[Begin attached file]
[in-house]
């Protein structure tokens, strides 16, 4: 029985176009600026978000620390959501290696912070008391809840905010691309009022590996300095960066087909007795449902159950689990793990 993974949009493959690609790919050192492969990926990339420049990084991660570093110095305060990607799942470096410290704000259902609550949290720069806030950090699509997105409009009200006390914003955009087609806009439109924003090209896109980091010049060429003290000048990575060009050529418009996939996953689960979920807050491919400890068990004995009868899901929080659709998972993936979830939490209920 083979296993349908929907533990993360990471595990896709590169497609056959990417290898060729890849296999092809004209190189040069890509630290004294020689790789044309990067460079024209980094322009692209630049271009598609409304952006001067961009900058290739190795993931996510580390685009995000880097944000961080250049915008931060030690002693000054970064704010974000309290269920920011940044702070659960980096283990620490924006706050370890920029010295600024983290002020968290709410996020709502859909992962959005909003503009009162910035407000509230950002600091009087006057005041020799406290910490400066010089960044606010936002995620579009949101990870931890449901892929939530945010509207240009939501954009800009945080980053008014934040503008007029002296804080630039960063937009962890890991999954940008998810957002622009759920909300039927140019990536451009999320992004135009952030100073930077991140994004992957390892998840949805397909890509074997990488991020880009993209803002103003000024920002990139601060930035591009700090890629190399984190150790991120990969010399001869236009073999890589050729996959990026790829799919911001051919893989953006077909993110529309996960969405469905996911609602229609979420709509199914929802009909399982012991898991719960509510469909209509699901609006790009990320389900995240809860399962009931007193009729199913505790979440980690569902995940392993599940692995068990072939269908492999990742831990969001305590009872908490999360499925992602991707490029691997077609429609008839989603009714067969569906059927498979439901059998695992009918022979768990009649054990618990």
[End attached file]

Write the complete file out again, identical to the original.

[in-house]
């Protein structure tokens, strides 16, 4: 029985176009600026978000620390959501290696912070008391809840905010691309009022590996300095960066087909007795449902159950689990793990 993974949009493959690609790919050192492969990926990339420049990084991660570093110095305060990607799942470096410290704000259902609550949290720069806030950090699509997105409009009200006390914003955009087609806009439109924003090209896109980091010049060429003290000048990575060009050529418009996939996953689960979920807050491919400890068990004995009868899901929080659709998972993936979830939490209920 083979296993349908929907533990993360990471595990896709590169497609056959990417290898060729890849296999092809004209190189040069890509630290004294020689790789044309990067460079024209980094322009692209630049271009598609409304952006001067961009900058290739190795993931996510580390685009995000880097944000961080250049915008931060030690002693000054970064704010974000309290269920920011940044702070659960980096283990620490924006706050370890920029010295600024983290002020968290709410996020709502859909992962959005909003503009009162910035407000509230950002600091009087006057005041020799406290910490400066010089960044606010936002995620579009949101990870931890449901892929939530945010509207240009939501954009800009945080980053008014934040503008007029002296804080630039960063937009962890890991999954940008998810957002622009759920909300039927140019990536451009999320992004135009952030100073930077991140994004992957390892998840949805397909890509074997990488991020880009993209803002103003000024920002990139601060930035591009700090890629190399984190150790991120990969010399001869236009073999890589050729996959990026790829799919911001051919893989953006077909993110529309996960969405469905996911609602229609979420709509199914929802009909399982012991898991719960509510469909209509699901609006790009990320389900995240809860399962009931007193009729199913505790979440980690569902995940392993599940692995068990072939269908492999990742831990969001305590009872908490999360499925992602991707490029691997077609429609008839989603009714067969569906059927498979439901059998695992009918022979768990009649054990618990």